When it comes to the subject of whether people should eat meat, the thought is fraught with many seemingly black-and-white ethical and health considerations. The assumed sentiment often seems to be either someone is a regular meat eater or that they need to be a vegetarian, but in fact, the matter is not nearly so cut and dry. Even those that do not choose to take up vegetarianism can benefit from reducing their meat intake and instead incorporating meatless meals as a regular part of their dietary routines. There is actually a fun term for a person that primarily eats healthful plant-based foods but sometimes occasionally eats meat or fish: a flexitarian.

According to the American Heart Association in an article titled “How does Plant-Forward (Plant-Based) Eating Benefit your Health?”, reducing meat intake in turn reduces the risk for heart disease, stroke, obesity, high blood pressure, high cholesterol, type 2 diabetes and many types of cancer.

Meat often contains considerable cholesterol and saturated fat, both of which put pressure on the heart. Favorite processed meats like deli meat, bacon and sausage tend to have excess sodium as well. Lean meats, skinless chicken and fish can be good sources of protein and are preferable meat choices if it is required.

Protein that’s Green

Regardless of a person’s preferred dietary style, it is worth noting that needed protein sources are readily available in the produce aisle. Tofu, quinoa, mushrooms, chickpeas, as well as most beans and legumes pack quite a protein punch. Most don’t know that there are many good vegetable sources of protein, including artichokes, asparagus, broccoli, brussel sprouts, collards, corn, potatoes, peppers, spinach, sweet potatoes and turnip greens.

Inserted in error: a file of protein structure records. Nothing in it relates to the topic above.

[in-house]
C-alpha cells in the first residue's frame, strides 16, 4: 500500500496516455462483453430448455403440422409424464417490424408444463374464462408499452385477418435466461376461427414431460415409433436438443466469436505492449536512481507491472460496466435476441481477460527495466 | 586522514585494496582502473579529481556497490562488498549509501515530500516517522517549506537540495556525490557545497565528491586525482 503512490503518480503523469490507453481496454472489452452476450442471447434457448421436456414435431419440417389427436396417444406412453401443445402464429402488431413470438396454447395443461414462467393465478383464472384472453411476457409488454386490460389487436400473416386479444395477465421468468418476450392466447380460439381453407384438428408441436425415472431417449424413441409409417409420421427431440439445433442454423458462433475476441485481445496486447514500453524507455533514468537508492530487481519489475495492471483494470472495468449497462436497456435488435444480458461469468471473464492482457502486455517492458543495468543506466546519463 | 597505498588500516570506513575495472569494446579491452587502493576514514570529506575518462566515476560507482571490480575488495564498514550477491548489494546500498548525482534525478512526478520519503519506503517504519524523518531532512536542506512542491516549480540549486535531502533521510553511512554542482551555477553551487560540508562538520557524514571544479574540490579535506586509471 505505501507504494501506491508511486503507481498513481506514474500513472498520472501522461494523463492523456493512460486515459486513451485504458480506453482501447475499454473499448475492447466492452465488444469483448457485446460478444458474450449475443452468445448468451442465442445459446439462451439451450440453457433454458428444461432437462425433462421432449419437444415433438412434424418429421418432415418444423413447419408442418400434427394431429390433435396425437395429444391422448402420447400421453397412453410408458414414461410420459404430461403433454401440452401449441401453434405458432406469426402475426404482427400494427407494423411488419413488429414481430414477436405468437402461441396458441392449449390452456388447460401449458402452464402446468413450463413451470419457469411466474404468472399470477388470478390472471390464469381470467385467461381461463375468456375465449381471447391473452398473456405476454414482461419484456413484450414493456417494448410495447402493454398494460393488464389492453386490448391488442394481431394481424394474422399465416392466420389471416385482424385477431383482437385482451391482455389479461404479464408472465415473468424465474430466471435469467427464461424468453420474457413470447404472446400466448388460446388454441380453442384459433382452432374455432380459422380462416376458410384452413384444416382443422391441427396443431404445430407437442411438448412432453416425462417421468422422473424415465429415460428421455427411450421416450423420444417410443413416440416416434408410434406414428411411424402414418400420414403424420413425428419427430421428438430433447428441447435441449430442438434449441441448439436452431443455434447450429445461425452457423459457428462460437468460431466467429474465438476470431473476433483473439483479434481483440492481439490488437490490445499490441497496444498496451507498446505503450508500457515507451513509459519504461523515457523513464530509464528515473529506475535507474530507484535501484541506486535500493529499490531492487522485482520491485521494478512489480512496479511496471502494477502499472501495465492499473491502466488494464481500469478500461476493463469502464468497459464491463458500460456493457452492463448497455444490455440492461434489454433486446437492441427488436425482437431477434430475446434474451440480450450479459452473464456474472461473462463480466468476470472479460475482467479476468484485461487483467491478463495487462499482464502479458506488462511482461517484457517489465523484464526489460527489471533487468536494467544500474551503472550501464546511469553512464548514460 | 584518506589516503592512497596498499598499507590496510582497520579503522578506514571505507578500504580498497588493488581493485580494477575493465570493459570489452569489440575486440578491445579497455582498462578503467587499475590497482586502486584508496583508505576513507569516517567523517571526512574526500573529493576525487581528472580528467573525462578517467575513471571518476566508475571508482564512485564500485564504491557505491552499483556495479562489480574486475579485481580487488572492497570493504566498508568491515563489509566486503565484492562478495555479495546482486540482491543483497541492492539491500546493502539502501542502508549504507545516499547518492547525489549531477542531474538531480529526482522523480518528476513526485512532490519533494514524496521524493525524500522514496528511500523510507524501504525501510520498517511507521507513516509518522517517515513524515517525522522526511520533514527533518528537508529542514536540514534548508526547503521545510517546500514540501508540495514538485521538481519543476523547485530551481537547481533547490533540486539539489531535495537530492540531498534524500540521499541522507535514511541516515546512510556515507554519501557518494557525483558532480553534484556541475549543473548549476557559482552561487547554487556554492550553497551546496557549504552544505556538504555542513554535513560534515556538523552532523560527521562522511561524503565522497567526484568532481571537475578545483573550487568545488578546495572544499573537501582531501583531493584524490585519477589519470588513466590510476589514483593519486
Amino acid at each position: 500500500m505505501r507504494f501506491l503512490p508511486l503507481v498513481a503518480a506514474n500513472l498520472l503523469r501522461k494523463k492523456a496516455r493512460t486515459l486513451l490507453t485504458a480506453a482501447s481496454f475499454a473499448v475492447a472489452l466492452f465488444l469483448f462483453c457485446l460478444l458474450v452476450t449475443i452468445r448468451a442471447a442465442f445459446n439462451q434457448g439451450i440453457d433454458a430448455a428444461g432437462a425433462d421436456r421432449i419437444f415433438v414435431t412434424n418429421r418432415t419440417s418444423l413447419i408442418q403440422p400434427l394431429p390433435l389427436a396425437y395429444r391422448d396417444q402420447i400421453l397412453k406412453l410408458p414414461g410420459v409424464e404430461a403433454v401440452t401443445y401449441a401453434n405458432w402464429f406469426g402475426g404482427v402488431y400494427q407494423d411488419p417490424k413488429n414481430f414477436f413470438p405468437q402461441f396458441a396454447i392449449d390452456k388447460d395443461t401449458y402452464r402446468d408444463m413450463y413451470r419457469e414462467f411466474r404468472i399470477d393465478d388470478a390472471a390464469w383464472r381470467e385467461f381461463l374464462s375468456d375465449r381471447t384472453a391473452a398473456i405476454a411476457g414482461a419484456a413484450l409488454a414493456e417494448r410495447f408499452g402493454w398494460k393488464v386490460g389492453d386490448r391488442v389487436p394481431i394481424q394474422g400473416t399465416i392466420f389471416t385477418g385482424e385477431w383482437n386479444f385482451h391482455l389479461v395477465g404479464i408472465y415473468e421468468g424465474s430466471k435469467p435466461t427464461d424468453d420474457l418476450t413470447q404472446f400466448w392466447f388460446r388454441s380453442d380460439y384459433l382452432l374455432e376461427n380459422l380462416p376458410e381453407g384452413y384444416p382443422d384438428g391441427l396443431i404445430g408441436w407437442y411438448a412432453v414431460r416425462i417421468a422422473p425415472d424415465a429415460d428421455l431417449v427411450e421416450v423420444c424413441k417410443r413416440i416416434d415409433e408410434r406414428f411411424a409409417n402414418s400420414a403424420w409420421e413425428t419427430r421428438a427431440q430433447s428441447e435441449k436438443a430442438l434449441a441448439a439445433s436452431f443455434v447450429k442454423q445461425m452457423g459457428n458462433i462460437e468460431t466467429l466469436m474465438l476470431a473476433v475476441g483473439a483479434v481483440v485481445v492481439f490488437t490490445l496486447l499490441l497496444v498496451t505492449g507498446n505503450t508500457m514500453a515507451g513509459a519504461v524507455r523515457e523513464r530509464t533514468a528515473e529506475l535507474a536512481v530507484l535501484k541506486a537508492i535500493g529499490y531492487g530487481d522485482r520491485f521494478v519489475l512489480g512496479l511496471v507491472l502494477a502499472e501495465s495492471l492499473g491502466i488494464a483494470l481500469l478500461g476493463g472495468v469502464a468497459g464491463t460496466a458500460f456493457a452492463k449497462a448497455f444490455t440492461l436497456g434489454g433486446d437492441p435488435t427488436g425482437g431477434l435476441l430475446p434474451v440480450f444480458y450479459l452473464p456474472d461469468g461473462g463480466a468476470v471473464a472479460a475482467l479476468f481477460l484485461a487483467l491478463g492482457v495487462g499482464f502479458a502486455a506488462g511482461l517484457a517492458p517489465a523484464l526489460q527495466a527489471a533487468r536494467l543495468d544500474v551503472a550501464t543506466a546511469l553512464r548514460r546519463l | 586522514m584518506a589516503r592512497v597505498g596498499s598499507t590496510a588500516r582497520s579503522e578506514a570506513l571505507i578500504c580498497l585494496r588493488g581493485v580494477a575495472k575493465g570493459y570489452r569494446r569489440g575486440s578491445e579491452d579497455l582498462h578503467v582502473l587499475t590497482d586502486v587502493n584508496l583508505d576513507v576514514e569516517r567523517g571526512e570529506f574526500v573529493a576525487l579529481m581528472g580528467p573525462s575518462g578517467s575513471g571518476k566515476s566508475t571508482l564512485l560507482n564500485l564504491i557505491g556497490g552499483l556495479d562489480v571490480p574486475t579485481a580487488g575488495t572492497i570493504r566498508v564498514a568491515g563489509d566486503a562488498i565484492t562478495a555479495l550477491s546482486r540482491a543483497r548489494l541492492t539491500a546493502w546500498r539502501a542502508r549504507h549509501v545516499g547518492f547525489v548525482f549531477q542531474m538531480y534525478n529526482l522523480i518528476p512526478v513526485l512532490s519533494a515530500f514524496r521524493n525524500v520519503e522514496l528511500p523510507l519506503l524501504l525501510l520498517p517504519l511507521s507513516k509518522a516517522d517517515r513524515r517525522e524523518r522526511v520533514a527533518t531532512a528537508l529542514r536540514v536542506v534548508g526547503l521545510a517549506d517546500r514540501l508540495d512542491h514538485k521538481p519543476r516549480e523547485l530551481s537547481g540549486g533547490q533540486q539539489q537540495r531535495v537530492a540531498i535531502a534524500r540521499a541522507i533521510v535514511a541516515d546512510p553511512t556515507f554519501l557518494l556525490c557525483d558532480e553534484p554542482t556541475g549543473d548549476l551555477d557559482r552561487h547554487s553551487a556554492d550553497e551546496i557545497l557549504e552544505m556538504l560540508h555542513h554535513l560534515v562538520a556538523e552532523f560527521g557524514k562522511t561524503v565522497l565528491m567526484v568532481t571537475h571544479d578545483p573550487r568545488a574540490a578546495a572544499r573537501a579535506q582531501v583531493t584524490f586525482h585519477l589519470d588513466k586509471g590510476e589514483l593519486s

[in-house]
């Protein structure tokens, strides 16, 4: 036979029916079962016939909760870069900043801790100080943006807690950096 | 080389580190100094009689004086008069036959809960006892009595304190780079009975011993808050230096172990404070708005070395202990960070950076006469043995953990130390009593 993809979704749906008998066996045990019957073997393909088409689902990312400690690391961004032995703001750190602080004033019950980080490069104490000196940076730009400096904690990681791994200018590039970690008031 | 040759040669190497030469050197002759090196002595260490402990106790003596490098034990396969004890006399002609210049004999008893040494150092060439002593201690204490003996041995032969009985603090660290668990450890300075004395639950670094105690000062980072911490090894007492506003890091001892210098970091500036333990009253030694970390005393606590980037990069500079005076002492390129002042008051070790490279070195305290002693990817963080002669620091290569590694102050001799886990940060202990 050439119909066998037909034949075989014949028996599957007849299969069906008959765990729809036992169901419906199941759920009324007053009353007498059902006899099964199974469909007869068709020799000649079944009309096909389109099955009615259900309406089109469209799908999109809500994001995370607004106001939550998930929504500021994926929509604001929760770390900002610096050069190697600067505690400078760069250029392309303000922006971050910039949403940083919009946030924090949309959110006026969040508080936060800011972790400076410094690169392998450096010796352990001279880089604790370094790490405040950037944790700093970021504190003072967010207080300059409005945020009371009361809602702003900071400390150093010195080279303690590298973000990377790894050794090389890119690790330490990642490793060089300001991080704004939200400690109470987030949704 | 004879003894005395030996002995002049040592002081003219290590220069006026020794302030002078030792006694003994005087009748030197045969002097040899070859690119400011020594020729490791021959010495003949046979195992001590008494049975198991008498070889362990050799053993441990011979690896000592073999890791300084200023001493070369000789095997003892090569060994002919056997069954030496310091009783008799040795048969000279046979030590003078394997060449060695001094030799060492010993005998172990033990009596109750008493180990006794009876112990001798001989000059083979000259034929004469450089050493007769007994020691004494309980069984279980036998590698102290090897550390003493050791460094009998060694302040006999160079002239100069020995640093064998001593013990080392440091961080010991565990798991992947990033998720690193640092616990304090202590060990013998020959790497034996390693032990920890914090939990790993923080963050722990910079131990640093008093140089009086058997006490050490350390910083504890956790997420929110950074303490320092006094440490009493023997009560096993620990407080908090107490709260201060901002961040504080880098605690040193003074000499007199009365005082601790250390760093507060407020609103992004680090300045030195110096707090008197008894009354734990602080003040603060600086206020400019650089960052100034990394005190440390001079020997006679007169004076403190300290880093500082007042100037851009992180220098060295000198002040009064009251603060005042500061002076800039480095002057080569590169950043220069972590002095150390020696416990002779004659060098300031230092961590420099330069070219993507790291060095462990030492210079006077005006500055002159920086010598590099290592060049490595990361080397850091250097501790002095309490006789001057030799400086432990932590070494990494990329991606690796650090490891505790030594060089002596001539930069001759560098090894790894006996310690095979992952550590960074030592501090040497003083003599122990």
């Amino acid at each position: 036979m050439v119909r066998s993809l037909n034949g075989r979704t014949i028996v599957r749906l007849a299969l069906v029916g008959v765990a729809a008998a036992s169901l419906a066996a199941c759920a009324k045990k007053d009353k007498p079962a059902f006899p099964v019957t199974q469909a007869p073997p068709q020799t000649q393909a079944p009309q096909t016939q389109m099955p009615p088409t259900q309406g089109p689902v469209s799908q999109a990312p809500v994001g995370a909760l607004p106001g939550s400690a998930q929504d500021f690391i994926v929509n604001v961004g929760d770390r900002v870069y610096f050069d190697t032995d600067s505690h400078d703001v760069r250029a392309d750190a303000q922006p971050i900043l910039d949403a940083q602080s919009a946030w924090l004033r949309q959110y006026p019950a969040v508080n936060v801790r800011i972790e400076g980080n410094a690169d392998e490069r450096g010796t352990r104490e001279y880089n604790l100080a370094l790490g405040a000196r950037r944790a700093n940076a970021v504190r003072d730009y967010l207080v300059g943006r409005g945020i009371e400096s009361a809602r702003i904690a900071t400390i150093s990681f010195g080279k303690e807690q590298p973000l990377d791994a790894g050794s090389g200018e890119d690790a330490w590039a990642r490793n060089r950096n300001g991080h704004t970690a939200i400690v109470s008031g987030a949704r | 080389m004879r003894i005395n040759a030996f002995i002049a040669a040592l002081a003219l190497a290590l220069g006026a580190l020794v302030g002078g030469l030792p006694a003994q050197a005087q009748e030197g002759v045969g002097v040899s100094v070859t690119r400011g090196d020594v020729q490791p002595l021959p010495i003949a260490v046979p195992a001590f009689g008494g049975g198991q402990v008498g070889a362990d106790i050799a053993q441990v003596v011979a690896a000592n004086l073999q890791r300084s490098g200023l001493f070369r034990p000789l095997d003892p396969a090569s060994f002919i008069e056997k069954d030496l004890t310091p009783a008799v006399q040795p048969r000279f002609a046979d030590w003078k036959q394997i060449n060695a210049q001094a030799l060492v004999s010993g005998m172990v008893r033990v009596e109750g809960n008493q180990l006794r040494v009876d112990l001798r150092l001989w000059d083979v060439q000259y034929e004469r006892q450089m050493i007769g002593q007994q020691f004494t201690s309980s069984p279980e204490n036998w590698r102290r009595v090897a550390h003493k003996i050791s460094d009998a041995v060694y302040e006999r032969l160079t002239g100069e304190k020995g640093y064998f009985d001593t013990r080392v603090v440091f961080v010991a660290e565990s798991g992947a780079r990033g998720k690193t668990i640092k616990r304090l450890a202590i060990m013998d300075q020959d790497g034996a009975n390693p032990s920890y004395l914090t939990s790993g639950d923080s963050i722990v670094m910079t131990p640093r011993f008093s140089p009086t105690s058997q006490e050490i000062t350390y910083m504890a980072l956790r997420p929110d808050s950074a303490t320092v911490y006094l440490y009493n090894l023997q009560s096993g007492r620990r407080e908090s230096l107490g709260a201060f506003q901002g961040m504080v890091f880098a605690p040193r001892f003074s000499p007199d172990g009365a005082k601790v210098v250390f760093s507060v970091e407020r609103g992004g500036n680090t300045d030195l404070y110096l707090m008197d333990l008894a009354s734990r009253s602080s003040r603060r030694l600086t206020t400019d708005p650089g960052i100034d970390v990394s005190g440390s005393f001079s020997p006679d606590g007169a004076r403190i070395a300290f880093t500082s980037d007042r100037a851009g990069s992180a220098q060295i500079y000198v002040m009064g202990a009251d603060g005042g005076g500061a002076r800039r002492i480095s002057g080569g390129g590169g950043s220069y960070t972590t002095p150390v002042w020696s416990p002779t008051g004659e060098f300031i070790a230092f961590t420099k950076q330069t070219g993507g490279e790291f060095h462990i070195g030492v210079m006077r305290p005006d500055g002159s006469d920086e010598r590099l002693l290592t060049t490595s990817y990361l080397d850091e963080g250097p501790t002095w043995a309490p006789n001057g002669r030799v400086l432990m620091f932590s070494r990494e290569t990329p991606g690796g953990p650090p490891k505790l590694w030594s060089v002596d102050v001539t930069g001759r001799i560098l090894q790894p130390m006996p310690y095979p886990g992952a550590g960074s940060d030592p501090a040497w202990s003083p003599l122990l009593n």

It’s important to remember that not all plant-based diets are healthy, however. Don’t go out and replace meat with vegetarian junk food (e.g., the French Fry diet). Instead, incorporate high-quality, nutritious plant-based foods like vegetables, fruits, whole grains and nuts.

Easing into Meatless Meals

As detailed in SlenderKitchen’s “The Beginner’s Guide to Vegetarian Meal Planning,” a little bit of pre-planning can go a long way to make the idea of having a Meatless Monday dinner (or two or more meatless meal days a week) not so daunting.

  1. Set your goals. If you shop looking for foods that best meet your nutritional goals, then that will set you up for success.
  2. Search for recipes. Whether you are a skilled cook or keep to the basics, prepping your own meals gives you more direct control over what you and your family eat. Try to keep all the recipes that work for you in the same place for easy access.
  3. Make a grocery list. Again, listing what you need beforehand will help take the guesswork out in the store, helping to avoid reverting to unhealthful past choices or impulse buys.
  4. A general list of things to include in meatless meals are:
  • Fruits and Vegetables
  • A protein source, such as beans, tofu, seitan or other meat alternatives
  • Grains that cook quickly, such as oats, rice, quinoa and thin pasta
  • Eggs

For more ideas on how to reimagine meal planning, check out this imaginative guide.


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